The closing gala of this year's Leeds International Film Festival was not only the highlight of the festival, but one of the highlights of the whole year. Technically Birdman is not released in the UK until 2015 but hey I saw it in 2014 and I just could not wait to include it in my top ten list it is that good! Birdman is essentially genre-less and extremely difficult to describe, but just trust me on this; it is spectacular and incredibly entertaining. The film centres around Riggan Thomas, played spectacularly by Michael Keaton in a kind-of parody role. Keaton is infamous for playing Batman, a role that has stalked him his whole life leaving him criminally underused in film, hence using this film in an attempt to prove he is much more than that. Similarly his character Thomas is infamous for playing superhero Birdman and attempts a Broadway play to prove himself to the world. Keaton therefore was vital to the film's success and if he isn't nominated for an Oscar then the world will be outraged. He is the glue that holds this sometimes insane film all together, and without his strong, central performance it would be nothing. Poignant, emotionally powerful, completely dramatic, savagely funny and full of action, it is a mad blend of genres that provides a magical and original experience. The camerawork is astonishingly clever and beautiful filmed as one continuous shot that takes us through the maze of the theatre continually placing us intimately at the centre of the action. The soundtrack which features just one Mexican drummer and his set adds to the delirious tone of the film. Outstanding work!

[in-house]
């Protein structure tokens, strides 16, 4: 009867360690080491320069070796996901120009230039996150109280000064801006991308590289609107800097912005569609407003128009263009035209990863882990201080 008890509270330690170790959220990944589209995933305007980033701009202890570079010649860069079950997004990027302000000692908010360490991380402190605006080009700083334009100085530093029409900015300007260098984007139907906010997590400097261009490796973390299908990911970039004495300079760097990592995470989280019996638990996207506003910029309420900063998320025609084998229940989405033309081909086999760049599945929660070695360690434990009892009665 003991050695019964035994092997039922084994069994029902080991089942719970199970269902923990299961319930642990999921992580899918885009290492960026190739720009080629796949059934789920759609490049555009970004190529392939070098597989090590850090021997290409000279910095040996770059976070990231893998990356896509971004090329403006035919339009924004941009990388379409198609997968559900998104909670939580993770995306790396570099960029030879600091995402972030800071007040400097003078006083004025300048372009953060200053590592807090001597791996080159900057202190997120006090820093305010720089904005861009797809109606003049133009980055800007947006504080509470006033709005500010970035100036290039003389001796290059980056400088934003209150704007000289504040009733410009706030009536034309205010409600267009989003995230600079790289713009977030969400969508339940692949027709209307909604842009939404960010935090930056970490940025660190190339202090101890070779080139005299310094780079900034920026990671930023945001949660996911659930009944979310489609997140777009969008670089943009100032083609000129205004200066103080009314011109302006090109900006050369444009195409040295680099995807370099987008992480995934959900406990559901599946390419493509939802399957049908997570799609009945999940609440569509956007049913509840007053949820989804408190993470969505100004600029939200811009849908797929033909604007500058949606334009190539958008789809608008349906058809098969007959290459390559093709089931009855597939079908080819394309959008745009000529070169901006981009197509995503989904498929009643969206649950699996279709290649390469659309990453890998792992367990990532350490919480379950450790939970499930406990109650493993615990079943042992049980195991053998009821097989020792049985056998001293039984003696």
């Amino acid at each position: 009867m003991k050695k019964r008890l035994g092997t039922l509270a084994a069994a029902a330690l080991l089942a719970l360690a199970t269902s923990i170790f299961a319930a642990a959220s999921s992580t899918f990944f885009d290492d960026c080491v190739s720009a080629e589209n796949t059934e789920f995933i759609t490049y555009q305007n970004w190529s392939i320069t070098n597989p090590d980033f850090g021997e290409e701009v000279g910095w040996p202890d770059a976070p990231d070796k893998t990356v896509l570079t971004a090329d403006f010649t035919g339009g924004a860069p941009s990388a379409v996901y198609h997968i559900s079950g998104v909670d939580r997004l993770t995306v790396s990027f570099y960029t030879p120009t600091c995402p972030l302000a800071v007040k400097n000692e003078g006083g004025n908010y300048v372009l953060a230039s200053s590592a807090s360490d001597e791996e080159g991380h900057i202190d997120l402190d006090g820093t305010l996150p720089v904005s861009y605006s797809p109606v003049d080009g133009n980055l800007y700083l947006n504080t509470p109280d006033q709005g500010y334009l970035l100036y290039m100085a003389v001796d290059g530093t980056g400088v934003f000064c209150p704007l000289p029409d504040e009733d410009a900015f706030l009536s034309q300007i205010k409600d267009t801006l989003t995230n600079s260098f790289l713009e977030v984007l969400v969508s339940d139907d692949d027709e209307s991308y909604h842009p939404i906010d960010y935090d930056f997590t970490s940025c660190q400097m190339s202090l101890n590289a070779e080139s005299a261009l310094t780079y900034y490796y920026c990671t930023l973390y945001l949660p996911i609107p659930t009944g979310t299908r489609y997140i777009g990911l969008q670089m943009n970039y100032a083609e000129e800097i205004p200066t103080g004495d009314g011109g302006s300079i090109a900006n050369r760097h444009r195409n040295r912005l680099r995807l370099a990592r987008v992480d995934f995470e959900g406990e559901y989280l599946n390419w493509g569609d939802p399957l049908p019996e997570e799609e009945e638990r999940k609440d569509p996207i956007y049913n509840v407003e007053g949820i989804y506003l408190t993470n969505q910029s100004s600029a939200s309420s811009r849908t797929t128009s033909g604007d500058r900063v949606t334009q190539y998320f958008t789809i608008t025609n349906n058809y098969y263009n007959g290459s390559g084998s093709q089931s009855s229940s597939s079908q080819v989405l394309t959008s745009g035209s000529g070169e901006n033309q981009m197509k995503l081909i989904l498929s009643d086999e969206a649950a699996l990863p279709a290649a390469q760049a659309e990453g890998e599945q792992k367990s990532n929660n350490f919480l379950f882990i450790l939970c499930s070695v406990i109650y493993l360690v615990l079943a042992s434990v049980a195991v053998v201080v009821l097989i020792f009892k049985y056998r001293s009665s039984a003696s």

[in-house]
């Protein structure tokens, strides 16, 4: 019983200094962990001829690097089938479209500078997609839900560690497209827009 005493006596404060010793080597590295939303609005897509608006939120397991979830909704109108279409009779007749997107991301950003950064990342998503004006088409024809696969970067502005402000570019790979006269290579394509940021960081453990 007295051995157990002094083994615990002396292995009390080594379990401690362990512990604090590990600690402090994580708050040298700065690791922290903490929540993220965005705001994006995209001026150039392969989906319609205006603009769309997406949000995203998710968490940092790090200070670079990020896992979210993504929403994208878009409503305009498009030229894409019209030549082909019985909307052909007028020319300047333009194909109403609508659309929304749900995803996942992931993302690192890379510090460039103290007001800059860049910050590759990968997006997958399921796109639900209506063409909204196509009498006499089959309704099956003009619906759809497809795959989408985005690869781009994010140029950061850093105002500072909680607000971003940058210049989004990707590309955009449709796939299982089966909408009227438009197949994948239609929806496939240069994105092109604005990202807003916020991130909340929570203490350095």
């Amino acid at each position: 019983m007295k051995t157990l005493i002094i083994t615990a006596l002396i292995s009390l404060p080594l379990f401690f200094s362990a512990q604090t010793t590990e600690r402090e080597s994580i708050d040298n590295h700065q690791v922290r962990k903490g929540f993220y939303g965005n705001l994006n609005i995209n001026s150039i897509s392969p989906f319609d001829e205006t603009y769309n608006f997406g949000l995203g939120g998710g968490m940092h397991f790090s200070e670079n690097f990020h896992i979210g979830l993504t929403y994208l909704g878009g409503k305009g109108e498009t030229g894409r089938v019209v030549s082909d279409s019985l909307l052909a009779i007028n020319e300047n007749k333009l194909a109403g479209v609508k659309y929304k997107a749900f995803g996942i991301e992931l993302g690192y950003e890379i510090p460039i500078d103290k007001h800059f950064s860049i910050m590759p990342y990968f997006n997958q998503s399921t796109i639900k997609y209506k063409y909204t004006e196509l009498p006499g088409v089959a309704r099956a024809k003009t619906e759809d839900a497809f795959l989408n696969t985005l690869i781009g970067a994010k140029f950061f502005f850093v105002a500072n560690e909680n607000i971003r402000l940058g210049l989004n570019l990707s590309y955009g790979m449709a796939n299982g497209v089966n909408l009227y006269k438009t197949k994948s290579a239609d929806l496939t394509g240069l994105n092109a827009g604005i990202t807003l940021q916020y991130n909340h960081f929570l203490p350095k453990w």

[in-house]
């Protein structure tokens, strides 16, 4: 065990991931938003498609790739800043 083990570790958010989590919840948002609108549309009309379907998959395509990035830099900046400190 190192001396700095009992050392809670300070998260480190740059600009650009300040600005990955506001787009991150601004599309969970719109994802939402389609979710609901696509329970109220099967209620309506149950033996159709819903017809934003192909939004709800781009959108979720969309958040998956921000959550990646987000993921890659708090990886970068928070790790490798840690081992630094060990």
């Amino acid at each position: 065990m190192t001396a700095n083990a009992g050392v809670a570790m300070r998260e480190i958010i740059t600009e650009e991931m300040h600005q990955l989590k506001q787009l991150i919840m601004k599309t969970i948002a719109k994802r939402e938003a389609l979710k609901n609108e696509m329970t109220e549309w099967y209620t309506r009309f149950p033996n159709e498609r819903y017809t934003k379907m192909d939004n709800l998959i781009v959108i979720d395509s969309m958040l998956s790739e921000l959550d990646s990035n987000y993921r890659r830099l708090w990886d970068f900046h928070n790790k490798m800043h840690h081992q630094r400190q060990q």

Anyone who truly knows me would immediately guess what my film of the year is, although my own mother didn't get it! It is a well known fact amongst my friends and family that I admire Christopher Nolan, a man who helped me realise the magic of cinema when I saw The Dark Knight in 2008 placing me where I am now and is of course my favourite director and cinematic hero. When I found out that he was finally tackling sci-fi I might have freaked out a little bit as my favourite director and genre were coming together and surely the result was incredible. But even I was blown completely off my feet when I went to see Interstellar in the best way possible, of course at the IMAX. Mind-blowing stuff it will take your breath away! A modern masterpiece that is 2001: A Space Odyssey for the generation, it is one of Nolan's best works and an astonishing achievement. Visually stunning, extremely powerful with a heartfelt and tender story that uniquely places humanity at the heart of a scientific space epic, it is unique and rare for a film like this in cinema. All the performances are spot-on, with McConaughey and Foy's relationship being well-played out at the heart of the film. I really don't know how Nolan manages it but he betters himself time and time again, with Interstellar not only being the film of the year but one for the decade. Pure perfection I was left shaking for the rest of the day from the exhilarating experience I just went through. Films like Interstellar make me fall in love with cinema more and more by every second.